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Shirako, Have you ever eaten it? 2015/8/12 18:20
How does it taste? Are there any health benefits
by Stingy Scoundrel  

Re: Shirako, Have you ever eaten it? 2015/8/12 18:35
I had it once when a friend ordered it. I didn't know what it was at the time, and the only explanation I got was "Well, it's kind of like caviar"...

From what I recall, it didn't have much of a taste, pretty much like egg white, but with a more pudding-like consistency.
by SA (guest) rate this post as useful

Re: Shirako, Have you ever eaten it? 2015/8/12 19:36
Yes. Enjoyed it.

I wouldn't say it was like caviar, given that it's neither salty nor is it in the form of lots of little eggs that pop in your mouth.

It's a reasonably neutral taste, more of a texture really. Not sure that it's something anyone would have a strong reaction of either love or hate to (psychological factors aside - although personally I'm not sure it's much different eating sperm than eating other parts of an animal or fish).

If you get the chance to have it, and are curious about different foods, I'd certainly give it a go without fear of having a strong reaction. There are plenty of other, more commonly-found Japanese foods that are more likely to provoke a strong love/hate reaction (natto, for instance, which is a fairly widespread offering at breakfast).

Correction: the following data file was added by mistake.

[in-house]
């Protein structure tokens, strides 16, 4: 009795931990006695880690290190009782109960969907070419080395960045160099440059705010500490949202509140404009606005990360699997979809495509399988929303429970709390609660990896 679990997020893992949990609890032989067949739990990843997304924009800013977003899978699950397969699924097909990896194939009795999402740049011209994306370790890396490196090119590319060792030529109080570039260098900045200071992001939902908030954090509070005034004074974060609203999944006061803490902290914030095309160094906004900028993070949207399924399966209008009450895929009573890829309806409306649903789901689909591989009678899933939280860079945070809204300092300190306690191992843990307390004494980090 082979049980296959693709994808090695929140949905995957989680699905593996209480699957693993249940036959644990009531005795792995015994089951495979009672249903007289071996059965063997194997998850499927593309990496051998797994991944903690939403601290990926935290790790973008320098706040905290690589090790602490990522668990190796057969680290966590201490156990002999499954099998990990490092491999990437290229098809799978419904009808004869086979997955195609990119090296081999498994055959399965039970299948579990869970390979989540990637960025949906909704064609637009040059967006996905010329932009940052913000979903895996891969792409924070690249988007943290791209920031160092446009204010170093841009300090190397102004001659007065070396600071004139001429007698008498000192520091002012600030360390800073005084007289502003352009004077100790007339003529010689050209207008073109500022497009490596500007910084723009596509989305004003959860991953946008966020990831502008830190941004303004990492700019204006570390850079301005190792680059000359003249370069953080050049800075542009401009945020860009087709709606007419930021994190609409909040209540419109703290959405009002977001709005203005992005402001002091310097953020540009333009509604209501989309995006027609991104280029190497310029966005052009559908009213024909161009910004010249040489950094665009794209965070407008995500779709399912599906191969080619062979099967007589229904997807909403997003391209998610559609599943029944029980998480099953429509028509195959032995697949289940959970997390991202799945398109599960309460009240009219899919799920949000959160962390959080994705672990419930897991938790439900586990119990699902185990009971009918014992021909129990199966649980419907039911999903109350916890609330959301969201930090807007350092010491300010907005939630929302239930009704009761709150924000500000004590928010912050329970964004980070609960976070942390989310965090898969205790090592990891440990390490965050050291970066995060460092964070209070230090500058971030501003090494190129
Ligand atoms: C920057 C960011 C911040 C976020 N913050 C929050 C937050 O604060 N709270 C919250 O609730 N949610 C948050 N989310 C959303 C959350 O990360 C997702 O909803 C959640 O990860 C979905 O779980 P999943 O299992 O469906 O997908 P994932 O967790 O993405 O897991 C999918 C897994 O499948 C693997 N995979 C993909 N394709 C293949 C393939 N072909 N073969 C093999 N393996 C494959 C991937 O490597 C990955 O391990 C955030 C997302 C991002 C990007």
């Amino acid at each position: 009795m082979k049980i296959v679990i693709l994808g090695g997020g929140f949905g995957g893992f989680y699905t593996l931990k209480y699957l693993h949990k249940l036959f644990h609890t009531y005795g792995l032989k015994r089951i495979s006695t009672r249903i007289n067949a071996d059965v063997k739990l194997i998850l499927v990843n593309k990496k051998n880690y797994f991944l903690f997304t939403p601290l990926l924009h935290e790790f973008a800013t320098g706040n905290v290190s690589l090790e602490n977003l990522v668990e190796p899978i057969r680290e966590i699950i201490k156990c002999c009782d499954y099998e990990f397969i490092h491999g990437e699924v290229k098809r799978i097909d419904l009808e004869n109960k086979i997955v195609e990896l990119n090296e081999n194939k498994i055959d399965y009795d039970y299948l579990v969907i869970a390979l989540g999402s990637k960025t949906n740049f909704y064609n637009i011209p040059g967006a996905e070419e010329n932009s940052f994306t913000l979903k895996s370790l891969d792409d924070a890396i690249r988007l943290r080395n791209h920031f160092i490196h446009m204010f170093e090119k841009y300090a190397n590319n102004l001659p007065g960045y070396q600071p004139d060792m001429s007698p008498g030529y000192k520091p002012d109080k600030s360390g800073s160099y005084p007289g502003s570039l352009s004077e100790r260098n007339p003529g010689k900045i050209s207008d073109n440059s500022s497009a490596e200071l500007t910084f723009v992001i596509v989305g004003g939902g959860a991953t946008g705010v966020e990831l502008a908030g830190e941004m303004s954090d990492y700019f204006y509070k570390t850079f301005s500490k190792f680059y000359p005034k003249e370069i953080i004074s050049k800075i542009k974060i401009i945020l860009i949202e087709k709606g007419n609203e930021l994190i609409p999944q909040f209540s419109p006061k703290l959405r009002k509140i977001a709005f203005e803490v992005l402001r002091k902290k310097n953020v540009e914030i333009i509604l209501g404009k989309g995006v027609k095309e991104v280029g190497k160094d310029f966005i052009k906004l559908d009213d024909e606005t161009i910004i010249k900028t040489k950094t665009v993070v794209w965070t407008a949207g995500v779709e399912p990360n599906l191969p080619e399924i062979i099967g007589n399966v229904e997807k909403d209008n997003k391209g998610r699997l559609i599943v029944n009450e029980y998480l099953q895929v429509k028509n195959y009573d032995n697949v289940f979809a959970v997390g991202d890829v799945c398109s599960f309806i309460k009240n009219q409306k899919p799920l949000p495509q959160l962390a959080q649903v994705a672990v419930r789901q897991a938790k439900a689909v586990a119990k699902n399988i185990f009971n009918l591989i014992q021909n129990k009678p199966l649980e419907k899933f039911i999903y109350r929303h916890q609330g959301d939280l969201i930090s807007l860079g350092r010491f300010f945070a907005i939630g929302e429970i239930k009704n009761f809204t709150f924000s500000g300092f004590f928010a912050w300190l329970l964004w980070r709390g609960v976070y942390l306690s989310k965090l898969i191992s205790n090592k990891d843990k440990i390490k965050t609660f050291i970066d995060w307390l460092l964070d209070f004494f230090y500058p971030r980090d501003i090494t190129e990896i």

by Winter Visitor (guest) rate this post as useful

Re: Shirako, Have you ever eaten it? 2015/8/13 23:00
I'm a Japanese adult, so I've had shirako many times, but I can't really say that it's like "caviar," because it doesn't have that "pop" quality.

It's very creamy, or milky, should I say. To me the closest thing in Western cuisine is foie gras. It's creamy, a bit heavy (although low-fat), and a bit fishy.

If you don't prepare it carefully, it ends up to be very very fishy. So the downside of it is that it's a hassle to prepare. In other words you can say that it's definitely easier to enjoy it at a restaurant or sushi bar.

The taste totally depends on how you cook it, because in the preparation process you wash off all the excess smell and salt.

According to the internet, it contains a lot of protein, vitamin B13, kalium (potassium) and phosphorus, and very low fat. It's 62kcal per 100g.

Since it's basically fish sperm, locals often believe that it gives you stamina, but I'm not sure about that. I hear that in Hakodate, it's commonly eaten in ordinary households.
by Uco rate this post as useful

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